What interested me most about the Rev. W.H.G. Carter's storefront Church of the Unitarian Brotherhood in Cincinnati was that it was established at the same time as the Unitarian Brotherhood Church here in Nigeria.
The Unitarian Brotherhood Church (Ijo Isokan Gbogbo Eda) was founded in Lagos about 1917 or 1918 by Bishop Adeniran Adedeji Isola with other elders who shared his understanding. Led by the Most Rev. A.A. Soyombo-Abowaba, we continue to struggle to propagate Unitarianism as we face modern challenges, always having in mind that Unitarianism is most suitable to the continent's people, especially the Yoruba in Nigeria, as they maintain their faith in Ifa, sole God and grand creator God. Unlike other religious organizations, Unitarianism does not disturb traditional customs. But Nigerian Unitarians need cooperation from sister congregations interested in sharing our difficulties and supporting our vision.
I deeply appreciated "A Step Toward Racial Reconciliation," and express my deepest gratitude to the Unitarian Universalist Association and the Church of the Larger Fellowship, which has sent us UU World since 1980, for your faith, understanding, and hard work to keep Unitarians in a close family.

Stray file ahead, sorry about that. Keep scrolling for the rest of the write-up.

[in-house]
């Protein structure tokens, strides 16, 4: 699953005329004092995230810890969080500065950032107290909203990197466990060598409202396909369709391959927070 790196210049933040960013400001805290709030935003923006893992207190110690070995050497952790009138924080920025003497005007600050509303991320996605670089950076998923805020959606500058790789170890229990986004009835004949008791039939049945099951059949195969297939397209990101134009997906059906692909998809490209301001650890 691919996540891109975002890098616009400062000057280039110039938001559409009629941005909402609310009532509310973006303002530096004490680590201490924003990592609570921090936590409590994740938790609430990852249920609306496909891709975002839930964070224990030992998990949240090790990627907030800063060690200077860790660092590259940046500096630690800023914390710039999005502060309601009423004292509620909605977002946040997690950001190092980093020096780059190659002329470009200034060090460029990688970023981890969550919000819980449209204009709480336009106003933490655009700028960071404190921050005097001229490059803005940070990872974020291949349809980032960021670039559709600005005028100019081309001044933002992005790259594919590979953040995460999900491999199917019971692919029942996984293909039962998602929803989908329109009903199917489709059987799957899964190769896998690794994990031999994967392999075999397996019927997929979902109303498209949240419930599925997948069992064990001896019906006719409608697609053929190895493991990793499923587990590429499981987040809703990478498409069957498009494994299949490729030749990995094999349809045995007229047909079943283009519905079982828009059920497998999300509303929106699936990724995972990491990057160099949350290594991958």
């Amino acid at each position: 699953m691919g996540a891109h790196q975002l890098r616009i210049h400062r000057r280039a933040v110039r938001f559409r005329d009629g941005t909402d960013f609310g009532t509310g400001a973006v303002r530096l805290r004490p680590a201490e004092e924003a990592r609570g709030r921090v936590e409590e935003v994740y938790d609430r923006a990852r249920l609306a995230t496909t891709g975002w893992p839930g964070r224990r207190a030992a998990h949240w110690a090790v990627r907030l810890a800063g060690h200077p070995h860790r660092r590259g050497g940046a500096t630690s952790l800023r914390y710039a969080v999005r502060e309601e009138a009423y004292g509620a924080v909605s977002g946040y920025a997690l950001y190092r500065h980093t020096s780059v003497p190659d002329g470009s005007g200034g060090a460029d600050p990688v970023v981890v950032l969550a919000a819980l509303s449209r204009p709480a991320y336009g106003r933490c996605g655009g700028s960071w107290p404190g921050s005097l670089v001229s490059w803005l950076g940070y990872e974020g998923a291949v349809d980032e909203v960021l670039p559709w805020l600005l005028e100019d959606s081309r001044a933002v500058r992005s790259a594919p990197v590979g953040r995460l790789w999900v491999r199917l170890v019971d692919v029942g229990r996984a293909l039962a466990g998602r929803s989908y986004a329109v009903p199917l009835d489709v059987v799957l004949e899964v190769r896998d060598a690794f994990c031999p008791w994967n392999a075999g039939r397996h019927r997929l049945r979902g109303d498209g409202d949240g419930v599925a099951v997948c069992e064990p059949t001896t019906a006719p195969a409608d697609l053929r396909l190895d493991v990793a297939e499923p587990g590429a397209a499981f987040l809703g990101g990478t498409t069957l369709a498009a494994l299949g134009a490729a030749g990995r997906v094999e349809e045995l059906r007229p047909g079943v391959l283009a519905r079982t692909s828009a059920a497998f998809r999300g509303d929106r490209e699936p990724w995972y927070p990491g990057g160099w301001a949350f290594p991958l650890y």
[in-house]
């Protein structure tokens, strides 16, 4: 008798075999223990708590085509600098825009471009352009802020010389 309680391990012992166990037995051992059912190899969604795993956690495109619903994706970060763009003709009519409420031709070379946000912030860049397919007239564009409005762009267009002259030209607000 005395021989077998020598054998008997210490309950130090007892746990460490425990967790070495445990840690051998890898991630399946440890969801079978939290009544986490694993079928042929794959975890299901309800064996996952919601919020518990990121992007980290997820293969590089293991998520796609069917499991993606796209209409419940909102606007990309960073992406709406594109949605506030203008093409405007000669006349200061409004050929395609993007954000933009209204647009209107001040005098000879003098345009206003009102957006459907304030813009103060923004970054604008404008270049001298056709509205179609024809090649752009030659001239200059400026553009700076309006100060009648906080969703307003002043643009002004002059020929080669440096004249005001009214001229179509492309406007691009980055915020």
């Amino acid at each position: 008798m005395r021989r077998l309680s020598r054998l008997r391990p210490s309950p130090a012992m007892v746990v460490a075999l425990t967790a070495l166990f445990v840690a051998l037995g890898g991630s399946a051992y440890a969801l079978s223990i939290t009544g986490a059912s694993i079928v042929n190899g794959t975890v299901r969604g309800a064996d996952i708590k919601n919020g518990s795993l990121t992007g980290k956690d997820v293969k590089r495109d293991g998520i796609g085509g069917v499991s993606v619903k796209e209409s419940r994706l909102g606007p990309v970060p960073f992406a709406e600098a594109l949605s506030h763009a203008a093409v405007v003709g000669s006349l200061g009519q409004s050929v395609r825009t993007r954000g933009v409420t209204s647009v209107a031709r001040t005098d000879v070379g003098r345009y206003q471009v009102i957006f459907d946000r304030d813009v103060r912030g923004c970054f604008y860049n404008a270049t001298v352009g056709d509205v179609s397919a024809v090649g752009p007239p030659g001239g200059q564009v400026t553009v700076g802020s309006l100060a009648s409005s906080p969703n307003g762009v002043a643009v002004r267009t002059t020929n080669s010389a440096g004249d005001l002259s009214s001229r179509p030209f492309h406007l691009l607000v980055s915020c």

The Rev. Taiyewo Aiyefuwa
The Unitarian Brotherhood Church is a member of the International Council of Unitarians and Universalists. The Eds.
It is very gratifying to know of the dedication of the Selma Memorial in the UUA's Eliot Chapel in Boston ("UU News," May/June). Those events, and the heroic men and women who participated in them, deserve to be remembered.
But I am concerned that too much emphasis is placed on one's physical presence in Selma at that time. I spent the Civil Rights years as director of the National Conference of Christians and Jews in the two-state region of Georgia and Alabama. I know how much those of us who lived and worked in the South appreciated the presence of those who expressed their solidarity by coming for short periods of time. But the battle was not won solely on the streets of Birmingham or on the Pettus Bridge in Selma. It was won because religious leaders, both clergy and lay, brought moral pressure to bear on lawmakers in Iowa and Illinois and Delaware and California and every other state.